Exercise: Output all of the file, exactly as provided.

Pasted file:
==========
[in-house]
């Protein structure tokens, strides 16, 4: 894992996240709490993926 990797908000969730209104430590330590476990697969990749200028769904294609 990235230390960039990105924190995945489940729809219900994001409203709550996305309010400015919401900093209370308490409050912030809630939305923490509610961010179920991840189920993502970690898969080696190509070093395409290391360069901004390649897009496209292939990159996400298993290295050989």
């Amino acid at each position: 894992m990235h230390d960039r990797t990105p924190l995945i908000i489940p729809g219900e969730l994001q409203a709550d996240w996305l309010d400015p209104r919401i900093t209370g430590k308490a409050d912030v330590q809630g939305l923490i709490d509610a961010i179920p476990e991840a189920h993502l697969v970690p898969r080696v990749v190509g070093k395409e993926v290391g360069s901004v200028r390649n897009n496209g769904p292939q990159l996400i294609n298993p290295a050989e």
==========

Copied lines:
[in-house]
């Protein structure tokens, strides 16, 4: 894992996240709490993926 990797908000969730209104430590330590476990697969990749200028769904294609 990235230390960039990105924190995945489940729809219900994001409203709550996305309010400015919401900093209370308490409050912030809630939305923490509610961010179920991840189920993502970690898969080696190509070093395409290391360069901004390649897009496209292939990159996400298993290295050989």
């Amino acid at each position: 894992m990235h230390d960039r990797t990105p924190l995945i908000i489940p729809g219900e969730l994001q409203a709550d996240w996305l309010d400015p209104r919401i900093t209370g430590k308490a409050d912030v330590q809630g939305l923490i709490d509610a961010i179920p476990e991840a189920h993502l697969v970690p898969r080696v990749v190509g070093k395409e993926v290391g360069s901004v200028r390649n897009n496209g769904p292939q990159l996400i294609n298993p290295a050989e």